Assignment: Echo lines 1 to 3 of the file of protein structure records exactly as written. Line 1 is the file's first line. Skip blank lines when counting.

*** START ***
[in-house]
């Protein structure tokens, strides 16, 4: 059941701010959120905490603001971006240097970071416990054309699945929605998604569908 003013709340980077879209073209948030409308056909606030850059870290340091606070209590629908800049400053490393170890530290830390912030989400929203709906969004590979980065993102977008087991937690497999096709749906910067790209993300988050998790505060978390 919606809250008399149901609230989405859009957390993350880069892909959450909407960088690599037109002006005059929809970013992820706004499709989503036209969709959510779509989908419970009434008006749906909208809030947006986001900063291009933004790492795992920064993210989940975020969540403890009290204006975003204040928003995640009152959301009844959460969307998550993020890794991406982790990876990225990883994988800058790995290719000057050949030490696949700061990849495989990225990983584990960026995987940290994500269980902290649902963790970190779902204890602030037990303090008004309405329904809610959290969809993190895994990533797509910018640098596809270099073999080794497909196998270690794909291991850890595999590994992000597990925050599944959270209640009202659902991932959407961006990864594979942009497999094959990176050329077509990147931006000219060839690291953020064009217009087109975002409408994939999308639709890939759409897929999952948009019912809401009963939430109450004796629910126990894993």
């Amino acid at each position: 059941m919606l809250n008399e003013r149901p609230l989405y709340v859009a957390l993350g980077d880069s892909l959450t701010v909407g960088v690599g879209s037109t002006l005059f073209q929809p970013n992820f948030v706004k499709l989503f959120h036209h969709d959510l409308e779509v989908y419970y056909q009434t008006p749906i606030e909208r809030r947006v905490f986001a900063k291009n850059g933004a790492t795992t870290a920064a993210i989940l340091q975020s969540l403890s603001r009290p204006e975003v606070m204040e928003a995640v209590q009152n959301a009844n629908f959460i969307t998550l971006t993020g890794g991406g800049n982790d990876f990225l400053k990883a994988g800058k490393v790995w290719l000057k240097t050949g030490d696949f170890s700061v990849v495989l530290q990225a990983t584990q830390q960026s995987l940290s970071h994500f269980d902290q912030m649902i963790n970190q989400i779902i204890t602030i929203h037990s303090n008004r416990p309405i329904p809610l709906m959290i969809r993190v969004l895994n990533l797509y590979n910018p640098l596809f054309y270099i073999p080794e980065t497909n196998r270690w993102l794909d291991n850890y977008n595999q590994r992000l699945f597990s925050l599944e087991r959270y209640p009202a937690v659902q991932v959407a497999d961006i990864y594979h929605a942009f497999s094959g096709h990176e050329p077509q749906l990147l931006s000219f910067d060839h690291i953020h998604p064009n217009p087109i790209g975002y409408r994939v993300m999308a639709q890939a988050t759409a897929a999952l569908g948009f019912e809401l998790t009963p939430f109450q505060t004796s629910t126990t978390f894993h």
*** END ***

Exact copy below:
[in-house]
């Protein structure tokens, strides 16, 4: 059941701010959120905490603001971006240097970071416990054309699945929605998604569908 003013709340980077879209073209948030409308056909606030850059870290340091606070209590629908800049400053490393170890530290830390912030989400929203709906969004590979980065993102977008087991937690497999096709749906910067790209993300988050998790505060978390 919606809250008399149901609230989405859009957390993350880069892909959450909407960088690599037109002006005059929809970013992820706004499709989503036209969709959510779509989908419970009434008006749906909208809030947006986001900063291009933004790492795992920064993210989940975020969540403890009290204006975003204040928003995640009152959301009844959460969307998550993020890794991406982790990876990225990883994988800058790995290719000057050949030490696949700061990849495989990225990983584990960026995987940290994500269980902290649902963790970190779902204890602030037990303090008004309405329904809610959290969809993190895994990533797509910018640098596809270099073999080794497909196998270690794909291991850890595999590994992000597990925050599944959270209640009202659902991932959407961006990864594979942009497999094959990176050329077509990147931006000219060839690291953020064009217009087109975002409408994939999308639709890939759409897929999952948009019912809401009963939430109450004796629910126990894993």
């Amino acid at each position: 059941m919606l809250n008399e003013r149901p609230l989405y709340v859009a957390l993350g980077d880069s892909l959450t701010v909407g960088v690599g879209s037109t002006l005059f073209q929809p970013n992820f948030v706004k499709l989503f959120h036209h969709d959510l409308e779509v989908y419970y056909q009434t008006p749906i606030e909208r809030r947006v905490f986001a900063k291009n850059g933004a790492t795992t870290a920064a993210i989940l340091q975020s969540l403890s603001r009290p204006e975003v606070m204040e928003a995640v209590q009152n959301a009844n629908f959460i969307t998550l971006t993020g890794g991406g800049n982790d990876f990225l400053k990883a994988g800058k490393v790995w290719l000057k240097t050949g030490d696949f170890s700061v990849v495989l530290q990225a990983t584990q830390q960026s995987l940290s970071h994500f269980d902290q912030m649902i963790n970190q989400i779902i204890t602030i929203h037990s303090n008004r416990p309405i329904p809610l709906m959290i969809r993190v969004l895994n990533l797509y590979n910018p640098l596809f054309y270099i073999p080794e980065t497909n196998r270690w993102l794909d291991n850890y977008n595999q590994r992000l699945f597990s925050l599944e087991r959270y209640p009202a937690v659902q991932v959407a497999d961006i990864y594979h929605a942009f497999s094959g096709h990176e050329p077509q749906l990147l931006s000219f910067d060839h690291i953020h998604p064009n217009p087109i790209g975002y409408r994939v993300m999308a639709q890939a988050t759409a897929a999952l569908g948009f019912e809401l998790t009963p939430f109450q505060t004796s629910t126990t978390f894993h």